On June 29, 2009, the Ontario Court of Appeal released its most recent pronouncement dealing with the issue of "Wallace damages".
In 1997, Justice Iacobucci of the Supreme Court of Canada wrote the majority decision in Wallace v United Growers Ltd., pursuant to which employers became subject to an obligation of good faith and fair dealing in the manner of employment dismissals. The court in Wallace held that damages resulting from the manner of dismissal would be available where the employer engages in conduct during the course of dismissal that is unfair, or is in bad faith by being, for example, untruthful, misleading or unduly insensitive. The court in Wallace held further that such damages would be awarded by adding to the length of the reasonable notice period. As a result, in cases over the last decade where employers have breached the obligation of good faith and fair dealing in the manner of dismissal, there has been a lengthening of the reasonable notice periods.
In the summer of 2008, the Supreme Court of Canada revisited this issue. Justice Bastarache's decision on behalf of the majority in Honda v. Keays severely curtailed the availability of Wallace damages. The court held that while normal distress and hurt feelings resulting from dismissal are not compensable, if the employee can show that the manner of dismissal caused mental distress that was in the contemplation of the parties, then additional damages can be awarded. The court stated that such damages would not be awarded through an arbitrary extension of the notice period, but rather through an award that reflects the actual damages. Justice Bastarache gave as examples of such conduct, the attacking of the employee's reputation "by declarations made at the time of dismissal, misrepresentation regarding the reason for the decision, or dismissal meant to deprive the employee of a pension benefit or other right, permanent status for instance".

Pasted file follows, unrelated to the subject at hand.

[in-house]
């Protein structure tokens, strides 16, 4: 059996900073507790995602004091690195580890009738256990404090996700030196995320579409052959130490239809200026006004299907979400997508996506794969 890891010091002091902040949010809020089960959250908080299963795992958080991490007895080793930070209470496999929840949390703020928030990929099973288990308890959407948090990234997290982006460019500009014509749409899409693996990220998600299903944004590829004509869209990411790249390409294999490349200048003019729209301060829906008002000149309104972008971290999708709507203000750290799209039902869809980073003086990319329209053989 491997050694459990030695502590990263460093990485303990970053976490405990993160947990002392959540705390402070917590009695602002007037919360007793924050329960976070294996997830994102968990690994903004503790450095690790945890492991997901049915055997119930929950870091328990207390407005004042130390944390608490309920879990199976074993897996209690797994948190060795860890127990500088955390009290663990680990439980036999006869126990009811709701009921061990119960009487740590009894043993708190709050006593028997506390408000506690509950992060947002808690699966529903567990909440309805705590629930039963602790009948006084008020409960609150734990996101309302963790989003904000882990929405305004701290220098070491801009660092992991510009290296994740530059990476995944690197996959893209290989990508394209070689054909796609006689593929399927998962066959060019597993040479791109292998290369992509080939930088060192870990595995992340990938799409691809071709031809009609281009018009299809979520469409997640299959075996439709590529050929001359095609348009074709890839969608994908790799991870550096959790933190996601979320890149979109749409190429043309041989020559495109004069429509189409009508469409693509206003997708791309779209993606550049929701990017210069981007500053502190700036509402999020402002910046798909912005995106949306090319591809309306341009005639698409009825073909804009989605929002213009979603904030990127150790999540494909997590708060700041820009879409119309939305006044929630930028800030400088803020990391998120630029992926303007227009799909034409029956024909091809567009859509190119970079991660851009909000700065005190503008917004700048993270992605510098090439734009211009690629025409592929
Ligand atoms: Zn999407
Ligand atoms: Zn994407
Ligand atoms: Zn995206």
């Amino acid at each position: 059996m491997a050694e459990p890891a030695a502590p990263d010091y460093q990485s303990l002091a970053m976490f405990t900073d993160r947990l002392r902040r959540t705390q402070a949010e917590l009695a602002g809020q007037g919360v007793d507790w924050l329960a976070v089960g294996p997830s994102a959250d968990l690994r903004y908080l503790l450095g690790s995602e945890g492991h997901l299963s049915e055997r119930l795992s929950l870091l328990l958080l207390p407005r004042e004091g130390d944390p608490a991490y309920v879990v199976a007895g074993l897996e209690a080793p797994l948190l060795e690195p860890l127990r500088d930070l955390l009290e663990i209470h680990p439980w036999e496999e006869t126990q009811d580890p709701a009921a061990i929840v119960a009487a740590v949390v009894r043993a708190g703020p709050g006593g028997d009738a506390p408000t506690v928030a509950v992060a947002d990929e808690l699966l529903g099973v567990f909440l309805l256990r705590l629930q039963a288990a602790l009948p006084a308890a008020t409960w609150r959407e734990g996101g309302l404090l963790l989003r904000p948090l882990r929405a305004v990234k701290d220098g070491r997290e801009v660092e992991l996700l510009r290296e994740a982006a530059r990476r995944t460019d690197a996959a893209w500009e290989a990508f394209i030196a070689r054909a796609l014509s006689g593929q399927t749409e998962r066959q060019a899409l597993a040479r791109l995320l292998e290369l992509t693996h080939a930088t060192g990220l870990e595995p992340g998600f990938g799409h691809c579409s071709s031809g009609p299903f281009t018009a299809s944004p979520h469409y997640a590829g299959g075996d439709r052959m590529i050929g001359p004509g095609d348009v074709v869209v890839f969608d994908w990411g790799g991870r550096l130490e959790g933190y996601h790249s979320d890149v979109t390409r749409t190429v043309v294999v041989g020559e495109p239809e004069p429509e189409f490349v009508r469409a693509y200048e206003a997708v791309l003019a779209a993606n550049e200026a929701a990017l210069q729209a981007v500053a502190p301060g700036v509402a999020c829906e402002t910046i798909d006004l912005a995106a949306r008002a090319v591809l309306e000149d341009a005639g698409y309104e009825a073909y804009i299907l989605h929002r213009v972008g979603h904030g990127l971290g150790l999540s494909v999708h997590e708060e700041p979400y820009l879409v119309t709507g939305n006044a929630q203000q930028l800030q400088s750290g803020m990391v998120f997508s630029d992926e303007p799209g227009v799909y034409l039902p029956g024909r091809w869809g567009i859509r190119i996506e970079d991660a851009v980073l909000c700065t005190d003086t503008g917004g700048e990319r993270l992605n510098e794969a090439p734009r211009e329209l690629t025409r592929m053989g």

In the wake of Honda v. Keays, it was thought that Wallace damages would not often be awarded, since employees would have to prove that the manner of dismissal, as distinct from the termination itself, caused actual mental distress.
In Slepenkova v. Ivanov, the Ontario Court of Appeal refused to set aside the Wallace damages awarded by the trial judge, notwithstanding the Supreme Court of Canada's decision in Honda v. Keays. While the court did set aside the Wallace damages award in favour of the plaintiff Nikolova, the award in favour of Slepenkova was sustained on the basis that the employer had sent a pager message to the employee's co-workers saying, "We are sorry to inform you that Ilona has been terminated from our team for non-production and refusal to accept the new contract terms - Vess". The trial judge found that the employer's communication to the employee's co-workers amounted to conduct that was unfair and in bad faith for two reasons: 1) the allegation that she failed to adequately perform her duties was unfounded and damaging to her reputation; and 2) the employer was attempting to use the termination of Slepenkova as a tool to ensure that the other employees would sign the amended agreement that Slepenkova had refused to sign. The trial judge awarded Wallace damages to Slepenkova equivalent to two additional months' notice ($10,000). The Court of Appeal found that the trial judge's finding of fact that the pager message was damaging to her reputation, was sufficient to sustain the Wallace award, even in light of the Supreme Court of Canada's decision in Honda v. Keays, which was rendered after the trial judge's decision in this case. The Court of Appeal in this case refused to intervene with respect to either the quantum or the approach to the Wallace damages.
It would appear that the final nails have yet to be hammered into the Wallace damages coffin.